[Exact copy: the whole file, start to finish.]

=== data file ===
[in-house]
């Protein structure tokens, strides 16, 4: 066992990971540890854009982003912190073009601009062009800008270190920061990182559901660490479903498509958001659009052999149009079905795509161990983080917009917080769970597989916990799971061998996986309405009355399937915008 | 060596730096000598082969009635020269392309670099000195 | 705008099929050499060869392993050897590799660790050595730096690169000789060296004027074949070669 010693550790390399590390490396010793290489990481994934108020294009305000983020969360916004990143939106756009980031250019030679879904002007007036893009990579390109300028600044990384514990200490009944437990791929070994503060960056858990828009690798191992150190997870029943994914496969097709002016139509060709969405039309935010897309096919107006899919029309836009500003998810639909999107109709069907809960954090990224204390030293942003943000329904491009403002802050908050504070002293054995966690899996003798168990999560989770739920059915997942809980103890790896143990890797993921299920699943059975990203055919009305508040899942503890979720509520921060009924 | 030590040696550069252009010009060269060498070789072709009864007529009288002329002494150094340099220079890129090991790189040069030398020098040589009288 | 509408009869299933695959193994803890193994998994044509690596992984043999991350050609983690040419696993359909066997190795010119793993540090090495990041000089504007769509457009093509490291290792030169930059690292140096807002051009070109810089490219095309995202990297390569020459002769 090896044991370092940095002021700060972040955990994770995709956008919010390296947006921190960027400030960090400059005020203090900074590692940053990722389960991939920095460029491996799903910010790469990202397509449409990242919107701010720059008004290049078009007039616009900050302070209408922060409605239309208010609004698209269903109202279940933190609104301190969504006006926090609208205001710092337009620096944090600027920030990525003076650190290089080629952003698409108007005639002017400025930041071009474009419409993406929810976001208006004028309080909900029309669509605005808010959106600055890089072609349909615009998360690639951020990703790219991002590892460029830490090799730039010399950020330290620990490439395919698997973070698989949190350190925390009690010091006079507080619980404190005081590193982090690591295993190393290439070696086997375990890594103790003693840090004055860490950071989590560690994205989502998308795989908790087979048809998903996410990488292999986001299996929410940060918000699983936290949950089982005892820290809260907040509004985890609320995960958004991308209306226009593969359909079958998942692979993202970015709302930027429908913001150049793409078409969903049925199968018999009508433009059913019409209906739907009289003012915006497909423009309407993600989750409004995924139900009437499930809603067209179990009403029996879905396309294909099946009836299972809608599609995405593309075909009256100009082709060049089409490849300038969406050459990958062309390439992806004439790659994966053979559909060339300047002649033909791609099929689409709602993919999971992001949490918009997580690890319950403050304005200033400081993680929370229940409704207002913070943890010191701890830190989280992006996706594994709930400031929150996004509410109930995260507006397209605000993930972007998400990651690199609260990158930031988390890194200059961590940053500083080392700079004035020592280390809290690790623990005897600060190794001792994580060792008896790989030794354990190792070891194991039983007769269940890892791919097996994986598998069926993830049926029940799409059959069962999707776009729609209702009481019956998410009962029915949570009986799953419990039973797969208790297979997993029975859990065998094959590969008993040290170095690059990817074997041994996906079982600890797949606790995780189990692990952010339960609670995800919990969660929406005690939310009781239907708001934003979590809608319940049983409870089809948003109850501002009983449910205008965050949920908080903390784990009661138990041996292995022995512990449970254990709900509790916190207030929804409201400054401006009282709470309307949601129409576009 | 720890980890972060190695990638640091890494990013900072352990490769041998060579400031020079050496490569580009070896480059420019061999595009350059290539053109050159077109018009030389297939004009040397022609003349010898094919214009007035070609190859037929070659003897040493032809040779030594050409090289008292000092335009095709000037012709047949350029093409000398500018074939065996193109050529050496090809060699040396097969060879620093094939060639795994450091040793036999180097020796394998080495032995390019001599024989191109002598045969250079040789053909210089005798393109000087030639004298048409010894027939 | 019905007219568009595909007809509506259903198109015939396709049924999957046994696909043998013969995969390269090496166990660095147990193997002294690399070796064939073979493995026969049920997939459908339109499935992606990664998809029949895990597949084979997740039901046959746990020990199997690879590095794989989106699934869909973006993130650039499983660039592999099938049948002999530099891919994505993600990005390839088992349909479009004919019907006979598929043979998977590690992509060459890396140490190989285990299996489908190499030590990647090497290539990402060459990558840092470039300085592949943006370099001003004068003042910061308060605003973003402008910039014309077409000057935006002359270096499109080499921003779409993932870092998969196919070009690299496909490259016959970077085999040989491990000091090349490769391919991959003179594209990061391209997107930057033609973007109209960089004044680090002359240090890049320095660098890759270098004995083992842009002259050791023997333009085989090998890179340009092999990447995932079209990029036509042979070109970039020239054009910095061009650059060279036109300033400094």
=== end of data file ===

[in-house]
């Protein structure tokens, strides 16, 4: 066992990971540890854009982003912190073009601009062009800008270190920061990182559901660490479903498509958001659009052999149009079905795509161990983080917009917080769970597989916990799971061998996986309405009355399937915008 | 060596730096000598082969009635020269392309670099000195 | 705008099929050499060869392993050897590799660790050595730096690169000789060296004027074949070669 010693550790390399590390490396010793290489990481994934108020294009305000983020969360916004990143939106756009980031250019030679879904002007007036893009990579390109300028600044990384514990200490009944437990791929070994503060960056858990828009690798191992150190997870029943994914496969097709002016139509060709969405039309935010897309096919107006899919029309836009500003998810639909999107109709069907809960954090990224204390030293942003943000329904491009403002802050908050504070002293054995966690899996003798168990999560989770739920059915997942809980103890790896143990890797993921299920699943059975990203055919009305508040899942503890979720509520921060009924 | 030590040696550069252009010009060269060498070789072709009864007529009288002329002494150094340099220079890129090991790189040069030398020098040589009288 | 509408009869299933695959193994803890193994998994044509690596992984043999991350050609983690040419696993359909066997190795010119793993540090090495990041000089504007769509457009093509490291290792030169930059690292140096807002051009070109810089490219095309995202990297390569020459002769 090896044991370092940095002021700060972040955990994770995709956008919010390296947006921190960027400030960090400059005020203090900074590692940053990722389960991939920095460029491996799903910010790469990202397509449409990242919107701010720059008004290049078009007039616009900050302070209408922060409605239309208010609004698209269903109202279940933190609104301190969504006006926090609208205001710092337009620096944090600027920030990525003076650190290089080629952003698409108007005639002017400025930041071009474009419409993406929810976001208006004028309080909900029309669509605005808010959106600055890089072609349909615009998360690639951020990703790219991002590892460029830490090799730039010399950020330290620990490439395919698997973070698989949190350190925390009690010091006079507080619980404190005081590193982090690591295993190393290439070696086997375990890594103790003693840090004055860490950071989590560690994205989502998308795989908790087979048809998903996410990488292999986001299996929410940060918000699983936290949950089982005892820290809260907040509004985890609320995960958004991308209306226009593969359909079958998942692979993202970015709302930027429908913001150049793409078409969903049925199968018999009508433009059913019409209906739907009289003012915006497909423009309407993600989750409004995924139900009437499930809603067209179990009403029996879905396309294909099946009836299972809608599609995405593309075909009256100009082709060049089409490849300038969406050459990958062309390439992806004439790659994966053979559909060339300047002649033909791609099929689409709602993919999971992001949490918009997580690890319950403050304005200033400081993680929370229940409704207002913070943890010191701890830190989280992006996706594994709930400031929150996004509410109930995260507006397209605000993930972007998400990651690199609260990158930031988390890194200059961590940053500083080392700079004035020592280390809290690790623990005897600060190794001792994580060792008896790989030794354990190792070891194991039983007769269940890892791919097996994986598998069926993830049926029940799409059959069962999707776009729609209702009481019956998410009962029915949570009986799953419990039973797969208790297979997993029975859990065998094959590969008993040290170095690059990817074997041994996906079982600890797949606790995780189990692990952010339960609670995800919990969660929406005690939310009781239907708001934003979590809608319940049983409870089809948003109850501002009983449910205008965050949920908080903390784990009661138990041996292995022995512990449970254990709900509790916190207030929804409201400054401006009282709470309307949601129409576009 | 720890980890972060190695990638640091890494990013900072352990490769041998060579400031020079050496490569580009070896480059420019061999595009350059290539053109050159077109018009030389297939004009040397022609003349010898094919214009007035070609190859037929070659003897040493032809040779030594050409090289008292000092335009095709000037012709047949350029093409000398500018074939065996193109050529050496090809060699040396097969060879620093094939060639795994450091040793036999180097020796394998080495032995390019001599024989191109002598045969250079040789053909210089005798393109000087030639004298048409010894027939 | 019905007219568009595909007809509506259903198109015939396709049924999957046994696909043998013969995969390269090496166990660095147990193997002294690399070796064939073979493995026969049920997939459908339109499935992606990664998809029949895990597949084979997740039901046959746990020990199997690879590095794989989106699934869909973006993130650039499983660039592999099938049948002999530099891919994505993600990005390839088992349909479009004919019907006979598929043979998977590690992509060459890396140490190989285990299996489908190499030590990647090497290539990402060459990558840092470039300085592949943006370099001003004068003042910061308060605003973003402008910039014309077409000057935006002359270096499109080499921003779409993932870092998969196919070009690299496909490259016959970077085999040989491990000091090349490769391919991959003179594209990061391209997107930057033609973007109209960089004044680090002359240090890049320095660098890759270098004995083992842009002259050791023997333009085989090998890179340009092999990447995932079209990029036509042979070109970039020239054009910095061009650059060279036109300033400094």